Tinnitus is a ringing in your ears that only you can hear. It can be caused by noise-induced hearing loss, temporomandibular joint disorder (TMJ), aging and other factors. A common issue for those experiencing tinnitus is poor sleep. Tinnitus can interfere with your ability to fall and stay asleep. Try these seven things recommended by an ear specialist to help you fall asleep with tinnitus.
Mask the ringing sound
Background noise such as soft music, lofi beats, white noise, soothing sounds or a fan can help quiet tinnitus. It can help your brain tune out the ringing in your ears. Smartphones have many app options for sleep sounds. Whether you prefer rain or another natural sound, playing some of these at night shifts your focus away from the ringing in your ear and makes falling asleep easier.
Have a bedtime routine
Establishing a bedtime routine can also help. Try and pick the same time to be in bed each night and to wake up each morning. Consistency is key to getting good sleep. Maybe you want to practice meditation, drink a cup of tea or read a chapter in a book each night. No matter what you choose, try and keep it consistent so your body knows when it’s time to rest.
Limit time on electronics
Blue light mimics the sun and prevents your body from producing melatonin, which is needed to fall asleep. Many smartphones have dimming options, such as night shift and dark mode, so if you must check something before bed, use those alternative options. Ditching your phone before bed also disengages your mind from any distractions that might prevent you from falling asleep.
Make your bedroom darker
Ambient light can disrupt your sleep. Whether your neighbor turns on an outside light at night or the sun shines directly in your bedroom window early in the morning, these things can awaken you and make falling back asleep difficult. Try blackout curtains or wearing a sleep mask. If you have any other things in your bedroom with an annoying light, throw something over it to dim the lighting.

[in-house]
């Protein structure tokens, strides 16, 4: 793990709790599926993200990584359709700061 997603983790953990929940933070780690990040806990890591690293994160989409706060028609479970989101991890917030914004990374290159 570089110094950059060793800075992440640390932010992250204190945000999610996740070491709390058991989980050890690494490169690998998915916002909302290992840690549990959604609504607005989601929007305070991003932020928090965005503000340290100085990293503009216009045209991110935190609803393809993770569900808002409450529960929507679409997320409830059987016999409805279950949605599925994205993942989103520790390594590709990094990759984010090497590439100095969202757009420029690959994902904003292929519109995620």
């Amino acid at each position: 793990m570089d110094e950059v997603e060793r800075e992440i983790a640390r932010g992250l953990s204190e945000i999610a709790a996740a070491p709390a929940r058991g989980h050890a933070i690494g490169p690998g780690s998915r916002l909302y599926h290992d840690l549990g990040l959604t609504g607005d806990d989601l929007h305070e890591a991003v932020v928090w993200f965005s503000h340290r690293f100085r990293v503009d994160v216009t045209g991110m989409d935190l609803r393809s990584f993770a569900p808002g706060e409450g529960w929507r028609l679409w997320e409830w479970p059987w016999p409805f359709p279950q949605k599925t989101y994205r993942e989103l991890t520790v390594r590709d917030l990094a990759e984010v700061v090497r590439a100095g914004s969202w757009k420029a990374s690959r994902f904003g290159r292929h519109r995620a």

Lower your thermostat
The optimal temperature for good sleep is 65 degrees Fahrenheit. This temperature promotes deeper sleep and makes it easier to enter REM sleep. In non-REM sleep, it’s easy to be awakened. In the next stage, when you’re in light sleep, it’s a bit harder to be woken up, and you’ll feel disoriented at first. In REM sleep, you begin to experience dreams and deep sleep that’s hard to be awoken from.
Caffeine is a stimulant that is meant to keep you awake. We recommend limiting caffeine intake until after lunchtime. Caffeine is also a tinnitus trigger for some people. Caffeine ignites the nervous system, and it makes it harder for you to fall asleep and stay asleep when you’re experiencing the energy from caffeine.
Try eating a snack
If you find yourself tossing and turning, don’t just lay there. Try getting up and eating a snack. Eating a small snack will force your body to digest, and digestion uses energy, so this can help you feel tired. Go back to bed once you feel tired again.
Visit an ear specialist
If none of these things help, it might be time to visit an ear specialist. An audiologist can assess your tinnitus and come up with a treatment plan that may work better for you. Good sleep is important, but it can be hard to achieve when your tinnitus is keeping you awake. Contact us today to see how we can help!